With one week until the US Presidential elections, investors may believe that changes to their portfolio are warranted.
History, however, suggests otherwise.
Yes, short term volatility tends to rise around elections. But investors' returns over the intermediate and longer term have not typically been impacted by elections -- even when the result is a "divided" government.
Likewise, the party in the White House hasn't been a big determinant of equity market returns, either.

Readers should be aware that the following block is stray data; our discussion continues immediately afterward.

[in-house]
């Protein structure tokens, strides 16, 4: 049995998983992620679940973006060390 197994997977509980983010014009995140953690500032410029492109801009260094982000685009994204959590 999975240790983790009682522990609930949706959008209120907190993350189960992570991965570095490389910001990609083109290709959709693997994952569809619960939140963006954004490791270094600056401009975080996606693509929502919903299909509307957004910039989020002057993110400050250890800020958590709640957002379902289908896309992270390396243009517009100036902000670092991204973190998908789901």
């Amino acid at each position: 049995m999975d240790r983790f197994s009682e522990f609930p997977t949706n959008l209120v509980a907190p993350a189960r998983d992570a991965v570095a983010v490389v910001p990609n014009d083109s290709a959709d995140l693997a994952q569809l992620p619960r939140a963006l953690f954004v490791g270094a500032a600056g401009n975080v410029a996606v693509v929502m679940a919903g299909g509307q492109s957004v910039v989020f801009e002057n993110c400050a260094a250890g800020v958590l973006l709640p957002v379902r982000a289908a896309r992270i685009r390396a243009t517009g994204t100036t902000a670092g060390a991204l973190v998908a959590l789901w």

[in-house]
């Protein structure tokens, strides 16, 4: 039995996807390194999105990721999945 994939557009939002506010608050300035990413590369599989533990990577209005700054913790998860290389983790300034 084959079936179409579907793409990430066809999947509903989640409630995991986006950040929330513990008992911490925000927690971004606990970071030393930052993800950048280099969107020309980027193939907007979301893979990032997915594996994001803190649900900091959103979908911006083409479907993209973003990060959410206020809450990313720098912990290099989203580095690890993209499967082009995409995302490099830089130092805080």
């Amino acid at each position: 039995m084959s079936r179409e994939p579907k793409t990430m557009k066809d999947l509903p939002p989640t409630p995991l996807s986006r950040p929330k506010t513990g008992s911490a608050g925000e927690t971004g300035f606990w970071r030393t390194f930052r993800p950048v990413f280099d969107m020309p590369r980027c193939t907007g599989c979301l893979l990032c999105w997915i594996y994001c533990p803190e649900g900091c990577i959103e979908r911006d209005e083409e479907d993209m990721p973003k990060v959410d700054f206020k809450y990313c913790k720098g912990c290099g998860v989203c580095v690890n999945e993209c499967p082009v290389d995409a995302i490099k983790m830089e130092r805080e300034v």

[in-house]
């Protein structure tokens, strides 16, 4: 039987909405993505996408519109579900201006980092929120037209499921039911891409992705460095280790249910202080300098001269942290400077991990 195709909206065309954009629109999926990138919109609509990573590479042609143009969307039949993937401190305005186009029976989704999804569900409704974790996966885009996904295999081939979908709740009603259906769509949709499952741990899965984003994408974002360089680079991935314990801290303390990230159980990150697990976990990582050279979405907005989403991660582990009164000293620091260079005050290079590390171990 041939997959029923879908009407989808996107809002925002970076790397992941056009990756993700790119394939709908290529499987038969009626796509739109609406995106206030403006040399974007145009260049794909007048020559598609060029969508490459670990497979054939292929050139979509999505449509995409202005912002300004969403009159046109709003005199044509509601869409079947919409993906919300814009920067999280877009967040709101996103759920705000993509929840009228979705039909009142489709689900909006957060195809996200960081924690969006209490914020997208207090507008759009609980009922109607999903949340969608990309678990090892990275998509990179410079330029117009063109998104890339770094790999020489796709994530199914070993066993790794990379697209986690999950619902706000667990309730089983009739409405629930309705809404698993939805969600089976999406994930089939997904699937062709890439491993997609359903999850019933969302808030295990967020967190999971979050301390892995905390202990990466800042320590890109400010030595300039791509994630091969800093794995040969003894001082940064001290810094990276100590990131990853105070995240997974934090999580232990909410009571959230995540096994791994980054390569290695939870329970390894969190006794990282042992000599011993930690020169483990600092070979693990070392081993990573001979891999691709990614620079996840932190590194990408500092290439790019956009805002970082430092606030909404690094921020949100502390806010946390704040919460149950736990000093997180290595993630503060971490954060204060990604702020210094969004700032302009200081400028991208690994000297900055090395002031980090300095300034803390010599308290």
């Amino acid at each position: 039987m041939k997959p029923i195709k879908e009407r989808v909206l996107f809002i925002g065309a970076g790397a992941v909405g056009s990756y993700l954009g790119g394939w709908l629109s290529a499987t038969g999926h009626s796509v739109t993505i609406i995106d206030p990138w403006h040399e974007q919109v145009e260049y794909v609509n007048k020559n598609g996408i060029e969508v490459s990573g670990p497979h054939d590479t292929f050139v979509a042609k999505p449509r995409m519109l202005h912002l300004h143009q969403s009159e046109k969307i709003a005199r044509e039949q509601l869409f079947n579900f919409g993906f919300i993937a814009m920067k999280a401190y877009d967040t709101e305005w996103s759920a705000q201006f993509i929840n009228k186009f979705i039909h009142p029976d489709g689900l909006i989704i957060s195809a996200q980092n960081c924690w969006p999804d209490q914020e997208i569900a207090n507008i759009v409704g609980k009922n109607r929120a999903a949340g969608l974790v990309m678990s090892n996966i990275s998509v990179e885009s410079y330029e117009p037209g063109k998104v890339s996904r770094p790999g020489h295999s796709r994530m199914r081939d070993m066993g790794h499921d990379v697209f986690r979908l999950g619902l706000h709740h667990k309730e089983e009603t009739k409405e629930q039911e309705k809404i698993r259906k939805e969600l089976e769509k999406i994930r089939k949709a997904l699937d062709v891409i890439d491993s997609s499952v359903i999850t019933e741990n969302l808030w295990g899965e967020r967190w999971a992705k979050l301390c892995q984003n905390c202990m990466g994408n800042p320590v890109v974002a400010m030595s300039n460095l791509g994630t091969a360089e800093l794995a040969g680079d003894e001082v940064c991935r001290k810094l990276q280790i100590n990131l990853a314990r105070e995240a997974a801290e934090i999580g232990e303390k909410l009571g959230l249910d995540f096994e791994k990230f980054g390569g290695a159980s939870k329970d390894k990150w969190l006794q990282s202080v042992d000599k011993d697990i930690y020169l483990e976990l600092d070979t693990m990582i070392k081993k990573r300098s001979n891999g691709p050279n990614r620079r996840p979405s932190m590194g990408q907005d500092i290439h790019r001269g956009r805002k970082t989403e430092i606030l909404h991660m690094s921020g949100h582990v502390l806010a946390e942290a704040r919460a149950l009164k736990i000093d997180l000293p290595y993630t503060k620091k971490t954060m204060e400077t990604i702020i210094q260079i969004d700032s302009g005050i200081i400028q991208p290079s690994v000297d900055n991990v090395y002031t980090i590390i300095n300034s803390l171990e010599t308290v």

Below are the scenarios that have existed over almost 100 years:
Situation S&P 500 Avg % Rtn
Unified Republican (13 yrs) 14.52%
Unified Democrat (34 yrs) 14.52%
Divided w/ Rep. President (33 yrs) 6.99%
Divided w/ Dem. President (14 yrs) 15.94%
The takeaway: Short term volatility reflects uncertainty.
But throughout history, long term returns have been more likely to reflect company fundamentals.